Sunday, March 20, 2016

State's rights vs City's rights

The City of New Orleans's legislative agenda for this session is all about who is a allowed to do what with whose permission. There's a bill that says motorists won't necessarily  have to call police to investigate every single traffic accident anymore. There's another slightly worrisome one that will allow civillains to work police barricades in the CBD during special events.  But since we're already experimenting with fake police doing actual police patrols downtown, that does seem kind of mild.

Other bills have to do with what the city itself is allowed to do on its own. The most important of these have to do with whether or not it can set its own minimum wage. Current state law does not permit municipal minimum wage laws. Another bill seeks to interfere with the city’s "sanctuary city" policing policy on immigration status.

There are other less serious but still significant checks on local governance proposed. One might halt municipal attempts at removing Confederate monuments. Another would prevent local laws banning plastic shopping bags. The article quotes Sen. Conrad Appel who suggests the state needs to step in cases where local government has gone, "beyond the pale."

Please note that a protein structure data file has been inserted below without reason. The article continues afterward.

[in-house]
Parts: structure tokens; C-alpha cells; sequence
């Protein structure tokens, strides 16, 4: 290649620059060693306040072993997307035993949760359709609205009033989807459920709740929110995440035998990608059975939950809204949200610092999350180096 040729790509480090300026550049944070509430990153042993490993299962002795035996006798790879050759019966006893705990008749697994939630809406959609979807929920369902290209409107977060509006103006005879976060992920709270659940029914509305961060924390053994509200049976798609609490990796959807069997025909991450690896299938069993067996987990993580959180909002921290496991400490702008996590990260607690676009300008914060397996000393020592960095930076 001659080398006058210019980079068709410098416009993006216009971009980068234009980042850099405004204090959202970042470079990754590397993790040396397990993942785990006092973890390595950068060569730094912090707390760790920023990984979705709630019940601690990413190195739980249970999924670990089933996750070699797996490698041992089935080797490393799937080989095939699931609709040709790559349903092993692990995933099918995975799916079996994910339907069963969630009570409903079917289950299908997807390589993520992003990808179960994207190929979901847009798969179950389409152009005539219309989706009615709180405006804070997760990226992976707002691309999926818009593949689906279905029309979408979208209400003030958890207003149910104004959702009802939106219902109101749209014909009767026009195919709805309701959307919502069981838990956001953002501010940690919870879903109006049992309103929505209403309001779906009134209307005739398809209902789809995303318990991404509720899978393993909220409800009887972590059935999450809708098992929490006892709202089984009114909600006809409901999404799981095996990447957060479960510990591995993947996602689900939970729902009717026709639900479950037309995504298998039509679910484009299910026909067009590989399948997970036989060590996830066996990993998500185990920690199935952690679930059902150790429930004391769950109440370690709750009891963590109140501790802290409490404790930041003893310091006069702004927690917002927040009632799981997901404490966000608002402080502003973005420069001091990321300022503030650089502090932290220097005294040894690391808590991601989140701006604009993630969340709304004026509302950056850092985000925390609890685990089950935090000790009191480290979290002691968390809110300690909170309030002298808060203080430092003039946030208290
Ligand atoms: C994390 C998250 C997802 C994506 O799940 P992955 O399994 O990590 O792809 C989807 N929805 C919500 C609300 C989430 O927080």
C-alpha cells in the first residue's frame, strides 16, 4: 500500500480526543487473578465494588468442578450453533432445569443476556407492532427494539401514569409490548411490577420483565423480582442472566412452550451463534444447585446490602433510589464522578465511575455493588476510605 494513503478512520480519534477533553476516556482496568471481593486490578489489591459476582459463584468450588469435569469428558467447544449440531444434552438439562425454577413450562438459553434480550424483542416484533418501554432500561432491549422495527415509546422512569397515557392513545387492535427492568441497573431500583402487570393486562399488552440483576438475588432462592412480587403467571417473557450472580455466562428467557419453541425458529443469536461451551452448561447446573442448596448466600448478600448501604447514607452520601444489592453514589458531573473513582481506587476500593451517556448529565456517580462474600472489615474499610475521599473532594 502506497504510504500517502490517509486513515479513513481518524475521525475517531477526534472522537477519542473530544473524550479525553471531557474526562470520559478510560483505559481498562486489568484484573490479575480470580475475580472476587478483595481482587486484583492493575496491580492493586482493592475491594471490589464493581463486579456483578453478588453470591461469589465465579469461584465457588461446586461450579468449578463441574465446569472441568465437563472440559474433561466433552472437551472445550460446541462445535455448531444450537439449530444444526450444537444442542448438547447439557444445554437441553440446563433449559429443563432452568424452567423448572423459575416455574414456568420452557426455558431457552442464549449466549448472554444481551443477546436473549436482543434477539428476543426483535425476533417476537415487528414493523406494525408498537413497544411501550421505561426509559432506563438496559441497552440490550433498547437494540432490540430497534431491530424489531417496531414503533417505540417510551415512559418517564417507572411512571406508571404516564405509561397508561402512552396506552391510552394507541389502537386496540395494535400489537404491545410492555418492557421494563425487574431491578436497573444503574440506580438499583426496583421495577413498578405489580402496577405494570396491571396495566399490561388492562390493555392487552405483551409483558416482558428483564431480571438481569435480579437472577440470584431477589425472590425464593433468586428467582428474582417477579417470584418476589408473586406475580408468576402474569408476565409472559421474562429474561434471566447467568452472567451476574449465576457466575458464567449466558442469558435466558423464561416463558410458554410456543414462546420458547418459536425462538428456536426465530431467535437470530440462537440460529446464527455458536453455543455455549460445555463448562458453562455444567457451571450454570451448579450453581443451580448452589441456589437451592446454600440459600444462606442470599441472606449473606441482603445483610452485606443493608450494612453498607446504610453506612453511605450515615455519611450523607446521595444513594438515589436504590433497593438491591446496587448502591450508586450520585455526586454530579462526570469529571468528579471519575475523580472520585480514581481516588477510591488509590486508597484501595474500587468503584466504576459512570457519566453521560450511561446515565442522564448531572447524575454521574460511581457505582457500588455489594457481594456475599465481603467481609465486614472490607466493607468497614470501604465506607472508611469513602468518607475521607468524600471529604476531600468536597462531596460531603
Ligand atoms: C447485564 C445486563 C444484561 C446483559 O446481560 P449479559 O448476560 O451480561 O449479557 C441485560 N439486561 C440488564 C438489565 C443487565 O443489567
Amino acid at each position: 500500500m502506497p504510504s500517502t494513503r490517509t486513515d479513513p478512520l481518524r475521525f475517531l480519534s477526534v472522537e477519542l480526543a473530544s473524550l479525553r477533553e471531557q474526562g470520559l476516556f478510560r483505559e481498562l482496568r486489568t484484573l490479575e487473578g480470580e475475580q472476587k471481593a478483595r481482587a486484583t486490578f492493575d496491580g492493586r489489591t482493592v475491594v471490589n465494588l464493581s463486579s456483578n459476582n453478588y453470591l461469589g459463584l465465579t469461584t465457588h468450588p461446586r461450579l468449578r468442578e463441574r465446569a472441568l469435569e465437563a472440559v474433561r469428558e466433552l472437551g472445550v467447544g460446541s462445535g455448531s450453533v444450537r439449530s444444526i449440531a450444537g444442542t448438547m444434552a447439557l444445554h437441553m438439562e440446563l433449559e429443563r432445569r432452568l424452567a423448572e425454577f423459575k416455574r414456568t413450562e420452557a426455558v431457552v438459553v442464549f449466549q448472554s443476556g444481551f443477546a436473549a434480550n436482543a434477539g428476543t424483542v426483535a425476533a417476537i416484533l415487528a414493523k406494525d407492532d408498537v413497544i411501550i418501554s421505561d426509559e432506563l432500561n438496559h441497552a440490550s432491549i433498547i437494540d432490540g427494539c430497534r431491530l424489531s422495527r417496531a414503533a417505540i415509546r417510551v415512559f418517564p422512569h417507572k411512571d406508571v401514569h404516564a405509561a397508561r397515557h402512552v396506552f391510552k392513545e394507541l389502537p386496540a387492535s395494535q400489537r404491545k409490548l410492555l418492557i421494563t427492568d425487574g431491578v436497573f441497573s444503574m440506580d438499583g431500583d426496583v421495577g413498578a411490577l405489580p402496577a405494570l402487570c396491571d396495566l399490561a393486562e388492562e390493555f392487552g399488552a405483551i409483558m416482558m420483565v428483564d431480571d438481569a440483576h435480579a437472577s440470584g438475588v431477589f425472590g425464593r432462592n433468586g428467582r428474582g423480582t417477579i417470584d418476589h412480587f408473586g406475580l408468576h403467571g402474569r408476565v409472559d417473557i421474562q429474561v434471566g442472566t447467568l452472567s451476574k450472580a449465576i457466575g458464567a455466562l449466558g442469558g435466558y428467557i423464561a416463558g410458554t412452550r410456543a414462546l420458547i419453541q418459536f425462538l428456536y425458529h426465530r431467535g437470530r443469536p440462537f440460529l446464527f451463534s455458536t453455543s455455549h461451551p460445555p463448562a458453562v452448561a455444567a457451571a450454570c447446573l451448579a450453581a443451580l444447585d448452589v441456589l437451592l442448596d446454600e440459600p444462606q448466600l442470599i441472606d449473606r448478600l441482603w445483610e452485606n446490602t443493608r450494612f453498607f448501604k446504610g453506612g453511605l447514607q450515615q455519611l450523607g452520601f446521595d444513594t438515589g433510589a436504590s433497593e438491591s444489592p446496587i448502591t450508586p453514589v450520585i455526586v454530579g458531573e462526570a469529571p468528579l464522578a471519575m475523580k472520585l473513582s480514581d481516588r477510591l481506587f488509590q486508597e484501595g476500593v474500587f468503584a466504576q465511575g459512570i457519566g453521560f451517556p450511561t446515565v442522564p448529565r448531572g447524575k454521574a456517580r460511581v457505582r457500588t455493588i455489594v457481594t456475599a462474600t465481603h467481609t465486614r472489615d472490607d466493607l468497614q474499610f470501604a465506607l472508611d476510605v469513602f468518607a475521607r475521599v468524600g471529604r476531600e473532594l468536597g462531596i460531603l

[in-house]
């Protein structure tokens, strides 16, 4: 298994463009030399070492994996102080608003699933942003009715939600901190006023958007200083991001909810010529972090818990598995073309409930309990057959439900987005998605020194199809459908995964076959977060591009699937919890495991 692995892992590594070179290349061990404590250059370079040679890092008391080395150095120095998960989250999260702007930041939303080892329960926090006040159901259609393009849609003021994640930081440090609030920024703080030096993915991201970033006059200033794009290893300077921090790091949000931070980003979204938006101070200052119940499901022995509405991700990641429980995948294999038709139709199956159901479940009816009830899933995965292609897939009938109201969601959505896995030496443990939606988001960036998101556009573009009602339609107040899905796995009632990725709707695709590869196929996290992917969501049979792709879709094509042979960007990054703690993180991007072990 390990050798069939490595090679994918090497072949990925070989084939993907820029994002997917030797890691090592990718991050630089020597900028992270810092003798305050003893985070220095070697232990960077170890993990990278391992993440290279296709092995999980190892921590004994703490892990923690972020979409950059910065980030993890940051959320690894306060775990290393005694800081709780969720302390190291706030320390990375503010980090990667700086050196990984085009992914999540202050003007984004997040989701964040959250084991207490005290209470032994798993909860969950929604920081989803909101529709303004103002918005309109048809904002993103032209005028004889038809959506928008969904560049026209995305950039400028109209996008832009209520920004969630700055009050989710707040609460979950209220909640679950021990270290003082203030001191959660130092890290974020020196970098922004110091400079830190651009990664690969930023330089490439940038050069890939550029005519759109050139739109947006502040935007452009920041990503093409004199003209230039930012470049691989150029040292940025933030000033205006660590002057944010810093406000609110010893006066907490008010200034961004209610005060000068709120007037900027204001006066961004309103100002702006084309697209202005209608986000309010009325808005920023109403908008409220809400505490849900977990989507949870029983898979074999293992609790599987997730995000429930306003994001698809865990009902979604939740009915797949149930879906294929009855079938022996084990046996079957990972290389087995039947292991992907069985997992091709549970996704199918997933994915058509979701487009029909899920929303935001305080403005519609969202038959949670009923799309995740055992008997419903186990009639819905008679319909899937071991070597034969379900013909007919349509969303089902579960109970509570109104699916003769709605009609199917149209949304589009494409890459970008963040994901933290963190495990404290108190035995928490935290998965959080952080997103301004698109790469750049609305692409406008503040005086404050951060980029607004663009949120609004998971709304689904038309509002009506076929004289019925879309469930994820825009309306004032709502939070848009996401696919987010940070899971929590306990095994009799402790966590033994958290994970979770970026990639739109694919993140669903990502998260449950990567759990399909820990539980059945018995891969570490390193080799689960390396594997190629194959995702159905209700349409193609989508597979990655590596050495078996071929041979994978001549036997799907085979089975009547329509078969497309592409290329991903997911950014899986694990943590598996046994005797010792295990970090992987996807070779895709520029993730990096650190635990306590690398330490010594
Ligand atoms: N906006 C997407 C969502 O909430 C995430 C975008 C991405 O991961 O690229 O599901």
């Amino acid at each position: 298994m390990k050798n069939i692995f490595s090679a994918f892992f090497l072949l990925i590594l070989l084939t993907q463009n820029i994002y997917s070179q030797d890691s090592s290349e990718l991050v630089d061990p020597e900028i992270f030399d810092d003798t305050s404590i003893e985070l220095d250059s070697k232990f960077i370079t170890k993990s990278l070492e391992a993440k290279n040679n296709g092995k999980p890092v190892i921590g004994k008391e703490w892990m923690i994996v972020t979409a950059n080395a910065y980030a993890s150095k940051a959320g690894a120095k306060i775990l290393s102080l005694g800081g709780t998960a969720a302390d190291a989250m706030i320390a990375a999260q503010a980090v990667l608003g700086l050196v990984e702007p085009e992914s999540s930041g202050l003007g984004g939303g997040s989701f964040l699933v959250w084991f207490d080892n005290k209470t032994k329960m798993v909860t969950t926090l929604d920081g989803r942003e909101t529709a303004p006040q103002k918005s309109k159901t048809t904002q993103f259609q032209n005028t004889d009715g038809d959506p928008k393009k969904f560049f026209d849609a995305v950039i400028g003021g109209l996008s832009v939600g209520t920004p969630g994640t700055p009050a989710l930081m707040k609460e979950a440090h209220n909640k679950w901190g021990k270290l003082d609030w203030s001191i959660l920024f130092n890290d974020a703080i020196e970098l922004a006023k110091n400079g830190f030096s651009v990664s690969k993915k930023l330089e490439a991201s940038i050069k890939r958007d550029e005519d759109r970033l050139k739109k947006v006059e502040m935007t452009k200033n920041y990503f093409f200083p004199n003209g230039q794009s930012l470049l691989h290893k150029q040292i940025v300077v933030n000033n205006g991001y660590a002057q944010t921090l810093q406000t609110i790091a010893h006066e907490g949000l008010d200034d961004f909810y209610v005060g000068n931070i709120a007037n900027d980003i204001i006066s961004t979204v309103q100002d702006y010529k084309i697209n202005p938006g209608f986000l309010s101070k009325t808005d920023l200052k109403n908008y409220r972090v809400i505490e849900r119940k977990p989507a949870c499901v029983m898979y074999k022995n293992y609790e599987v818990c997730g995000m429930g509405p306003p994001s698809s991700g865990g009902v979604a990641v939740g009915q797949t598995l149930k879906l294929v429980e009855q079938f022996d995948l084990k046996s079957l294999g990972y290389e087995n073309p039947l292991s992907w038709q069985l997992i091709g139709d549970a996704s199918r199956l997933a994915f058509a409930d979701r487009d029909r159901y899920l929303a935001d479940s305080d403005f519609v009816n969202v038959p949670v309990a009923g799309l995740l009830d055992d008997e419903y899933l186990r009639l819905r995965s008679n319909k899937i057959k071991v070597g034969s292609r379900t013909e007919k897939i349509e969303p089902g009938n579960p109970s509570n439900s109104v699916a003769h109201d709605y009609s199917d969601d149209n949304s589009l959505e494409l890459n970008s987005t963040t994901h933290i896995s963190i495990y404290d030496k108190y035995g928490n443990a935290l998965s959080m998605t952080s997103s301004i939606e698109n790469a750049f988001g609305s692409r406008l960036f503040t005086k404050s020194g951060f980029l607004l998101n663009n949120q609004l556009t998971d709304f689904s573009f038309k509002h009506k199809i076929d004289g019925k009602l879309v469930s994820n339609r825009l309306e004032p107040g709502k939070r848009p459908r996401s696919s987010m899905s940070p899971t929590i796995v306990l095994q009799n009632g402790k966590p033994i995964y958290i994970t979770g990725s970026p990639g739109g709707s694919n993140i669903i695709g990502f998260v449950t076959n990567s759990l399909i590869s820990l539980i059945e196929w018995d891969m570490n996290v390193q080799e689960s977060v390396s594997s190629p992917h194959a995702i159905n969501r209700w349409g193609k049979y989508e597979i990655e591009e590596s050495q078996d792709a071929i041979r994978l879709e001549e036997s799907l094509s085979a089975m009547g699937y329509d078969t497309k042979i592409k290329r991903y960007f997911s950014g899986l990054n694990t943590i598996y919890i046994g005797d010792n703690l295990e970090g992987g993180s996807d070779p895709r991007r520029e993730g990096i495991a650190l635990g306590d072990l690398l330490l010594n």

Which is strange because Appel also has a bill pending that would in certain cases set a city's elected officials practically above the law.
The acrimony of the legal battle over back pay hangs over a separate bill, however. As the fight reached its climax last year, Civil District Court Judge Kern Reese said the decades-old lawsuit firefighters were pursuing against the city had gone on long enough. He held the city in contempt and ordered that Landrieu be placed under house arrest on weekends if payments didn’t start.

Landrieu never ended up in house confinement due to a last-second stay from the state Supreme Court. And this year, state Sen. Conrad Appel, R-Metairie, has filed a measure that would prevent a state court from punishing public officials for failing to appropriate money for such claims.

Louis Robein, an attorney for the firefighters, argued that would take away a tool that could be used to force the city to pay off legal judgments it owes, something state courts cannot do otherwise.

“The way this is structured, these types of judgments would essentially not be enforceable through the power of contempt,” Robein said.
Apparently unaccountably dealing in bad faith with retirees over a period of decades is not "beyond the pale." Once they come after our plastic bags, though, something has to be done.

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